Koufax loves him.

"He's a special guy on the mound and off the mound," the Hall of Famer said this spring.

Dodgers legend Don Newcombe practically melts at the mention of Kershaw's name, too.

"This young man is a hard worker with a fine family background who is a good humanitarian," Newk said. "I wish I had the words in my vocabulary to say it stronger."

Kershaw married his high school sweetheart, Ellen, and, together, after a missionary trip to Africa, they raised money to build an orphanage in Lusaka, Zambia. They named it "Hope's Home", in honor of an HIV-positive 11-year-old named Hope that the Kershaws met in Zambia. They returned to Zambia in 2012, and they also are actively involved in charities in both Los Angeles and Dallas.

In 2012, he was honored with the Roberto Clemente Award, major league baseball's top humanitarian award, and a couple of weeks ago, he was named as the 2013 Branch Rickey Award winner, given by the Rotary Club of Denver to a major leaguer in recognition for exceptional community service.

Just don't get in his way on days he pitches.


Ellis is one of his best friends on the team. And yet. ...

"Some days I come in and I've got so much to talk to him about," Ellis said. "Something I saw on TV, something I saw on Twitter, whatever. And then I think, 'I can't talk to him today.'"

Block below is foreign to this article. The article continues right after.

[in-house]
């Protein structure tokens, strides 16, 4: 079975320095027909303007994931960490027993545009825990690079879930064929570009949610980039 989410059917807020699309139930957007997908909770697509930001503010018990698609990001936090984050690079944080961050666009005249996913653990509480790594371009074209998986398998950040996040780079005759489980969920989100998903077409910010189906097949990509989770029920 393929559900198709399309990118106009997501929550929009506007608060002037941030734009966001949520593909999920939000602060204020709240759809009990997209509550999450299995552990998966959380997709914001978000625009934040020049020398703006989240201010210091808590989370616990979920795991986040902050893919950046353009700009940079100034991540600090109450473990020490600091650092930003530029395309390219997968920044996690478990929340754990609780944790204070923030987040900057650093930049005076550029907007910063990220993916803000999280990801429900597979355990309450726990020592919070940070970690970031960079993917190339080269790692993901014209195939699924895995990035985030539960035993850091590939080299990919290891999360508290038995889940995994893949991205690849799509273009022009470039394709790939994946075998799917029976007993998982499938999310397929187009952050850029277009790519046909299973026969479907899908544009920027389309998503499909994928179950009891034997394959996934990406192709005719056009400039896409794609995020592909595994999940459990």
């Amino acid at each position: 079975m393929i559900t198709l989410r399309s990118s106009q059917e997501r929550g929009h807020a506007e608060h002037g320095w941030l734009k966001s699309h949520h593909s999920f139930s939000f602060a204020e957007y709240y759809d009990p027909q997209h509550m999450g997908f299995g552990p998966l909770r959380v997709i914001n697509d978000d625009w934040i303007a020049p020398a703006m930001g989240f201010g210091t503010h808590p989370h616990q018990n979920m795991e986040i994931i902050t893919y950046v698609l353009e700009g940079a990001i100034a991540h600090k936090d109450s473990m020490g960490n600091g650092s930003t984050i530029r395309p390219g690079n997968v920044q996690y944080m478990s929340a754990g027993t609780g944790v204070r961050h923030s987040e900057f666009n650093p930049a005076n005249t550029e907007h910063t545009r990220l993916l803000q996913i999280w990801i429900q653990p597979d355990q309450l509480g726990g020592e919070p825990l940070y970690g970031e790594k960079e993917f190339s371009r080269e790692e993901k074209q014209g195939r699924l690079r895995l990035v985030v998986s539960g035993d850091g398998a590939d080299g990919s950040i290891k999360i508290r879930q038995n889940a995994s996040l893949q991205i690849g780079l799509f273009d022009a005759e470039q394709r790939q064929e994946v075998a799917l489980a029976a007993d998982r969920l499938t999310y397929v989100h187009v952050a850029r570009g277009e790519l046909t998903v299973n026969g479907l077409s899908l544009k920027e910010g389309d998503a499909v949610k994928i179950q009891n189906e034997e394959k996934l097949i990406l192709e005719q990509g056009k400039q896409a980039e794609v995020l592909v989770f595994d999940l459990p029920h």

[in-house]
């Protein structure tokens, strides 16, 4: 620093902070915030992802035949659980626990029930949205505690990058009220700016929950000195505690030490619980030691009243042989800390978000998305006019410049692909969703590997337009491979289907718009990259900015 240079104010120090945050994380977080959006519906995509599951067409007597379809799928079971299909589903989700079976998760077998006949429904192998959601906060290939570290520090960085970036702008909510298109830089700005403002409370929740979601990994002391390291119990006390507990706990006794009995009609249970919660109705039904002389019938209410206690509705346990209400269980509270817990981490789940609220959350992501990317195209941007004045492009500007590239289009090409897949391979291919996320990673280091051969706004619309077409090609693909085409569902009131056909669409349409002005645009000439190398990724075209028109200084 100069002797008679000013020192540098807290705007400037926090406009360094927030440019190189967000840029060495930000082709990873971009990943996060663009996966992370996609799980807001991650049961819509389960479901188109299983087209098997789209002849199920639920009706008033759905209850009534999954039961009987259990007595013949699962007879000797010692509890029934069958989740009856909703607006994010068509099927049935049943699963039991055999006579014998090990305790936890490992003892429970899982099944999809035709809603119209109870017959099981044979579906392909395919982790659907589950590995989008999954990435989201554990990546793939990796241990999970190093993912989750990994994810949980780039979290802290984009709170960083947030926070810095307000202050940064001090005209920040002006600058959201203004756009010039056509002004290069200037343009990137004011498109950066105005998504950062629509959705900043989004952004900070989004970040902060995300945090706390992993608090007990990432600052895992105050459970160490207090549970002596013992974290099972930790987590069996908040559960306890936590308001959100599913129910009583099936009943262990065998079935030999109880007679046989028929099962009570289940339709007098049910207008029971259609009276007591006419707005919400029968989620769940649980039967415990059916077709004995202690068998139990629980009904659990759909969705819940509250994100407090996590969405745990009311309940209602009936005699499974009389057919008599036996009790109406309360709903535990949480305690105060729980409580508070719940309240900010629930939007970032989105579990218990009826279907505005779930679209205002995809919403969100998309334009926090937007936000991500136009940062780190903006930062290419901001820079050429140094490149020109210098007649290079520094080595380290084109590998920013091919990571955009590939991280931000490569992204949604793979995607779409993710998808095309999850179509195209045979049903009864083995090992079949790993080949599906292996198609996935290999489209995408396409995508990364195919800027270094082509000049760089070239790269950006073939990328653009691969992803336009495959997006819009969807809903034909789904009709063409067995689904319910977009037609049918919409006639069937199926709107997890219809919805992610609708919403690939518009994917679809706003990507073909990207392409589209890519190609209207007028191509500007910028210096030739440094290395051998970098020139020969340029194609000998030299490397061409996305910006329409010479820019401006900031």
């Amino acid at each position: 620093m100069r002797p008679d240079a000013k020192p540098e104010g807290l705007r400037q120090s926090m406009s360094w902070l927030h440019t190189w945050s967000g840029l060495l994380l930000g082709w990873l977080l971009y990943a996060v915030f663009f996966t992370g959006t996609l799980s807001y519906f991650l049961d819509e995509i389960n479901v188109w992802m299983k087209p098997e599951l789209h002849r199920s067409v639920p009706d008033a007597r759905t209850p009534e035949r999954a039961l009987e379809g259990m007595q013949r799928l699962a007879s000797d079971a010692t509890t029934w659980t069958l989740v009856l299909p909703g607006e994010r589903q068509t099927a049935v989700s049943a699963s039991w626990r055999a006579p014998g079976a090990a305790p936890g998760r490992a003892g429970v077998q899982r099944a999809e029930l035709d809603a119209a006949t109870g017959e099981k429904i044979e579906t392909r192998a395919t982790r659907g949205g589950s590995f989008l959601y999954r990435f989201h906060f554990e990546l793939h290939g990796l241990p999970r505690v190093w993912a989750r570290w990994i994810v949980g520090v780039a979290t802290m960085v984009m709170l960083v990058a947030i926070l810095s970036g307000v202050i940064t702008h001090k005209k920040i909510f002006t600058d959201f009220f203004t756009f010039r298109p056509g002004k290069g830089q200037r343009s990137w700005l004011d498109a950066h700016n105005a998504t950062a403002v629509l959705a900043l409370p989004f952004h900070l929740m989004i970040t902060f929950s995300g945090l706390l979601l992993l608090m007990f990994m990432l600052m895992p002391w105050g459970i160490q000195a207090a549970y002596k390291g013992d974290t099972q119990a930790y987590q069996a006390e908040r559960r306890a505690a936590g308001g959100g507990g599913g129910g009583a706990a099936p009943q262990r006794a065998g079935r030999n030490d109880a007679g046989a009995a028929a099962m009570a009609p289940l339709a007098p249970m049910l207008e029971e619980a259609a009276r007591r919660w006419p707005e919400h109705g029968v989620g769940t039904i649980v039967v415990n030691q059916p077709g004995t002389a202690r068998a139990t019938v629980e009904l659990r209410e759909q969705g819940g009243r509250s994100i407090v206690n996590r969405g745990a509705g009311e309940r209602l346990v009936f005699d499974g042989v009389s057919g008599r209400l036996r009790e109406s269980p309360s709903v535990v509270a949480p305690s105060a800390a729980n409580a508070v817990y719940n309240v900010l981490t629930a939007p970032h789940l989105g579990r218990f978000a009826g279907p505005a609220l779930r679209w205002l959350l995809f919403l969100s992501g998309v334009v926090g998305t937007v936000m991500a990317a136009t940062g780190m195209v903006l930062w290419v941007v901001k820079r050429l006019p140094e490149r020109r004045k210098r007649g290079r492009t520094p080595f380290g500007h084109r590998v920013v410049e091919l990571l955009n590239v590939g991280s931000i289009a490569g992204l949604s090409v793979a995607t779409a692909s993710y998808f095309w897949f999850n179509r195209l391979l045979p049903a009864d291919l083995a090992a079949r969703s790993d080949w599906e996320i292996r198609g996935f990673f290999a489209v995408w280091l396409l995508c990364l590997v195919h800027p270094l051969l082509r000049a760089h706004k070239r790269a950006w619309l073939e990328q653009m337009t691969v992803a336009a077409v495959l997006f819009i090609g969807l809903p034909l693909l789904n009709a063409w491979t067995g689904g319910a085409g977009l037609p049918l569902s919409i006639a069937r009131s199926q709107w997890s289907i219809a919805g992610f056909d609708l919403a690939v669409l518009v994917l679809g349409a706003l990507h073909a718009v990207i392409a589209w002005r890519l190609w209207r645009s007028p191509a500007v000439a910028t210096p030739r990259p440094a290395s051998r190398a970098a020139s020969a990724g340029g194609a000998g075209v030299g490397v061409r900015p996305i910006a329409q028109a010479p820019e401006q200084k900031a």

Not if he's starting. That Huck Finn face can be deceiving.

Kershaw's four-seamer averages 93 mph. His slider clocks in between 84 and 87. His curve generally is around 74. And, as they say, he can throw each of his pitches at a different depth.

But it's far more than that.

"I don't think anybody realizes the amount of homework he puts in for each start," Honeycutt said. "His preparation is off the charts. He prepares as good as anybody I've ever seen."

Some of it may be attributable to Greg Maddux's layover with the Dodgers in 2008. As soon as one of his starts was finished, Maddux would beat nearly everyone to the clubhouse the next day, arriving about the same time as Honeycutt, to begin preparing for his next start.

Young and impressionable back then, Kershaw soaked that up. Scouting reports. Video. Statistical trends. Every edge he can get on every hitter before his next start. He will not be outworked -- physically, or mentally.